Customer Service – Are You Even Listening?

customer service reading a script

The customer is not always right.  The computer is not always right.  They system is not always right.

But do you know how to make it right if your clients or customers have a problem?

I have been a business owner for several years.  There is one thing that drives me every morning rain or shine, weekend or week day, feast or famine.

It is not the benefits of setting my own schedule, the ability to choose the clients I work with, the freedom to explore new opportunities or the control of my finances; although these are all great perks, they are not the driver. There is only one true core to my business:

It is a privilege and honor to provide service to my clients.

I remind myself of this after each win with a client – and when there is a challenge.  This week is a great example.  I spoke to two different clients who were thrilled with our work.  I spoke to three others who are beginning new opportunities.  I also spoke to one who was not happy.

I do not always get it right the first time.  I let my clients know this and encourage open feedback.  Bless my client, he is a very polite, respectful gentleman.  Yet, he was not happy with the initial direction.  He was kind in attempting to relate his thoughts.

I encouraged him to give me open, straightforward feedback, even if it meant he hated it. This allowed him to be more honest with me which allows me to zero in on exactly what I need to do.  I encouraged the negative feedback and then thanked him for providing it to me.

Not all companies have the luxury or desire to be selective in choosing their clients.  Some offer services that cater to a wide range of markets.  Some want to be so big that the more clients the merrier the company.  The revenues and conquering of markets and competitors takes a backseat to that fundamental core of having the privilege to serve. Clients take a backseat to expansion and profits.

I personally experienced this today.  I have a service provider that is huge.  I am just one little guppy in their ocean of customers.  I noticed two errors and called to have them corrected.

Long story short – the computer made two mistakes.  The first was reading the system wrong and showing a bill for twice the amount owed.  The second was a reconnect charge when service was not interrupted.

I spoke to three representatives, two initial level and one the next level up.  I was told that the system made a mistake on the billing but not on the fee.  Each one was staunch in telling me that since it was showing on the system that the service was interrupted, than it was true, nothing could be done, pay the fee.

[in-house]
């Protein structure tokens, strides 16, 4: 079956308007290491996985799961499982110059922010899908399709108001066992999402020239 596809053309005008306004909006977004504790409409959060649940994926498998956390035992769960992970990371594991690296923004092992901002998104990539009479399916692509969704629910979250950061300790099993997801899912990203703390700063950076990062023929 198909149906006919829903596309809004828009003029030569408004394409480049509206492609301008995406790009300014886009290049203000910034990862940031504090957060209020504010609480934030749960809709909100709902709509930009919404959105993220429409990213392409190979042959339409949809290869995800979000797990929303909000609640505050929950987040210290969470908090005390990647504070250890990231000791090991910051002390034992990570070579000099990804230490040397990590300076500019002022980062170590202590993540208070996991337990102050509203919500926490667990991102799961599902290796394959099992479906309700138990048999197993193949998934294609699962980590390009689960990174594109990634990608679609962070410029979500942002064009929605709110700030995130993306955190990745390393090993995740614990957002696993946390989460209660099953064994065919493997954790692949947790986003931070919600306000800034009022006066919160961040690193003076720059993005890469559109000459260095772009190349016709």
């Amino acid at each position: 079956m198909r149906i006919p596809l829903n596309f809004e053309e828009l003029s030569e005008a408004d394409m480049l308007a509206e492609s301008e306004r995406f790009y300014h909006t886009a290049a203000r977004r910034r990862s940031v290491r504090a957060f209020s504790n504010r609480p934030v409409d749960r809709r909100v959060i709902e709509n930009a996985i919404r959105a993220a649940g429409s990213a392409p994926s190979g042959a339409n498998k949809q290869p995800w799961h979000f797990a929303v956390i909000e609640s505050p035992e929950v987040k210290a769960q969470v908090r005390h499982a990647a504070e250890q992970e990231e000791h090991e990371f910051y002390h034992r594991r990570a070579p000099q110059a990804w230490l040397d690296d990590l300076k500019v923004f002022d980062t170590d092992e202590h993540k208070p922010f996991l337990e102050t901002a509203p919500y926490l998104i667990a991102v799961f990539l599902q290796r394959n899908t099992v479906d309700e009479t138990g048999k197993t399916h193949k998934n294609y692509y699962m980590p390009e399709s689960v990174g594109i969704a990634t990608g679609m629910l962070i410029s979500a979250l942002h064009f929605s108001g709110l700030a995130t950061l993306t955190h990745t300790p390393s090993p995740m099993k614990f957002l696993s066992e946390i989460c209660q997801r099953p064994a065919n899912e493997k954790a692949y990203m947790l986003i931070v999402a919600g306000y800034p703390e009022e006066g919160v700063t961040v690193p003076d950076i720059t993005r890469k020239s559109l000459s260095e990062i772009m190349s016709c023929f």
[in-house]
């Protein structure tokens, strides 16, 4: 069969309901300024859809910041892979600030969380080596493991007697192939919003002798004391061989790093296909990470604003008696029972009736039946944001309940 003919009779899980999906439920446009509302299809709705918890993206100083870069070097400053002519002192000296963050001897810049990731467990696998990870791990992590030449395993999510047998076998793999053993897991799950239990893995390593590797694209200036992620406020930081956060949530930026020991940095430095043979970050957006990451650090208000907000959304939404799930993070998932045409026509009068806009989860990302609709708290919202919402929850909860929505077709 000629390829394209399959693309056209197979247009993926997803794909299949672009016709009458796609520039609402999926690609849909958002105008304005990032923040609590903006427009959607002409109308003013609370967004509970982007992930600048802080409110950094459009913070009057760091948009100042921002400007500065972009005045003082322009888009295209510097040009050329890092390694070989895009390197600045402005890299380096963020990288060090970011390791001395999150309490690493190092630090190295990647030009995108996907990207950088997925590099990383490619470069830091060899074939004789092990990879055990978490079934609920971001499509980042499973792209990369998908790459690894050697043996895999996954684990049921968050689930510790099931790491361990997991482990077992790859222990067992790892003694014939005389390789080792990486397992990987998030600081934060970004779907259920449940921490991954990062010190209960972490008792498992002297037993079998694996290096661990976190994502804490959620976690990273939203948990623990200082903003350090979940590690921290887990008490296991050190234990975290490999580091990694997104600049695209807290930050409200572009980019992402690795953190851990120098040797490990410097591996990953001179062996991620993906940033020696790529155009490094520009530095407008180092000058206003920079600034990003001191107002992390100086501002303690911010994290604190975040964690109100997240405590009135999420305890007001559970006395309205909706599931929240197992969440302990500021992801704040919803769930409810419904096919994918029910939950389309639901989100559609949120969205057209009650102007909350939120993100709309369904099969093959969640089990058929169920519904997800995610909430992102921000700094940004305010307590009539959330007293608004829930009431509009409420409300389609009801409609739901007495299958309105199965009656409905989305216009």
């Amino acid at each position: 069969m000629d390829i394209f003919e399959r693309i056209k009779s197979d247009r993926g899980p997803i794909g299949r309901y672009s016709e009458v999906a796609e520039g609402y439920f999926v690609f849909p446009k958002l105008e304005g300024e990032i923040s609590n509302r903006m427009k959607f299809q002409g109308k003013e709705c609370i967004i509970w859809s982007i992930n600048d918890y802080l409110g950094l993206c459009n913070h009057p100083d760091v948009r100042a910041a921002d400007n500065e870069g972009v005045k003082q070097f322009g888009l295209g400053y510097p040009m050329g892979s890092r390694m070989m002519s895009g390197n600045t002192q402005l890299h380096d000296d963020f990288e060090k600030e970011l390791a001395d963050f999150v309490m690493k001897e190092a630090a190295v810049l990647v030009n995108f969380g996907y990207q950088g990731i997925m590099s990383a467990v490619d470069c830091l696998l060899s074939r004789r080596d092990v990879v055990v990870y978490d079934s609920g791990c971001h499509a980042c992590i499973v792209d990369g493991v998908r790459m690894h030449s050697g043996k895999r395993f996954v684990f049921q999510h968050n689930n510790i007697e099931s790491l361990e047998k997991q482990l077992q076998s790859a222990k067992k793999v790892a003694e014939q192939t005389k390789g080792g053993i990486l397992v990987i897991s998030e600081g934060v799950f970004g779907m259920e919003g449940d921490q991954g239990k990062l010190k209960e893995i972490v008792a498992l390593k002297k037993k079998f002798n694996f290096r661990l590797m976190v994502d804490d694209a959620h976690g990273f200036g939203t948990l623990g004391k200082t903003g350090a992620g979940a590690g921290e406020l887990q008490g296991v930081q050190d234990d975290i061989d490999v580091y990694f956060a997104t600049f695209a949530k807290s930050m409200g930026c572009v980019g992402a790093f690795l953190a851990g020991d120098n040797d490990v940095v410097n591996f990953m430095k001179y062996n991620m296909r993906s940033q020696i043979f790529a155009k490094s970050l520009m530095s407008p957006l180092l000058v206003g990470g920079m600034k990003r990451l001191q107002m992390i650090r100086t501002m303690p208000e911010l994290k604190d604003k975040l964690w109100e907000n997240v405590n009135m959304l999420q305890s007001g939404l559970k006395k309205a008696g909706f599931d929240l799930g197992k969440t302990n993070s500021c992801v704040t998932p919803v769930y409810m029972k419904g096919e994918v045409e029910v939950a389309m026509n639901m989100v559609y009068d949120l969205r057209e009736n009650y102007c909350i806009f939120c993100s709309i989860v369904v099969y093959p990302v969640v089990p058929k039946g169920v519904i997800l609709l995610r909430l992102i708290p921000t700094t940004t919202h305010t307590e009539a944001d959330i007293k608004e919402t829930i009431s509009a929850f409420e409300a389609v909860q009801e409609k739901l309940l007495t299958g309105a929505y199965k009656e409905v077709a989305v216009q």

I was told, “I am verbalizing to you that the system says this happened.” I have to admit, that is the first time I have ever had someone tell me they were ‘verbalizing’ something to me.  Where I come from, we normally said, “And I am telling you…”

I was also told that the only solution they could provide is that I would have to pay the fee. In what world is that a solution?  I will admit, I am very impressed with the wordplay used by this organization.

I walked away from this experience feeling that I had just experienced three conversations, no, not conversations, three sessions of reading from a script to a blank wall – and I was the blank wall.

More importantly, I walked away grateful.  This was a wonderful reminder to me to remember my core guiding principle: it is a privilege and honor to provide service to my clients.

Back to my original question: do you know how to make it right if your client has a problem?

No matter the size of your company, your customer base or service you provide; here are three things that will help make it right for your clients when there is a challenge:

Listen

Recognize

Bend if Possible

 

My biggest frustration is feeling as though with the three individuals I talked to, no one listened.  They spoke to me, but not with me.  If one person had said, “let me make sure I understand this” and reiterated what I had asked, I would have felt like a client – not a blank wall.

Listening is not, “I understand you are frustrated and I am sorry to hear that.”  No you are not.  That is a script.  When a client explains a frustration and you respond with a canned line, that is not listening.  That is responding.

My second biggest frustration is the refusal to recognize that there might be an issue with a system, process or program.  If it screwed up one thing, is it not possible it screwed up another?  If one of those three people took the time to say, “There is a possibility that our computer screwed up more than one thing” it would have validated my thoughts. Even if there was not a darn thing they could do about it.

My last frustration, and most minor, was the ‘solution’ was not a solution.  Since they had not heard me, no recognized that there might be an error there was no reason to attempt any type of solution.

The bottom line is, I am paying a fee – no matter what the discussion.  Perhaps I would not have such a bee in my bonnet about it had I been treated like a person.  Validating frustration, recognizing the potential for an error – even if it cannot be corrected – will go a long way in keeping clients.

Sometimes a solution is not possible; however, there are times that it is possible to bend – offer an alternative to bridge the gap even if you cannot repave the road.

In customer service it is paramount to remember that behind each account name and number there is an actual person, not a revenue source, for whom you have the privilege to serve. You may forget this, but they will not when they choose another service provider.

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As the Founder and Principle of Career Polish, Inc., a national career coaching and practice firm, I am an Executive Brand Strategist, Resume Writer and Career Coach. I work with individual clients, companies, leadership and teams to identify, strengthen and effectively communicate their brand, engagement, commitment and most importantly – their value – by learning and leveraging LinkedIn, resumes, networking, communication, relationship management, presence and influence.
I help people get from where they are in their jobs to where they want to be in their careers.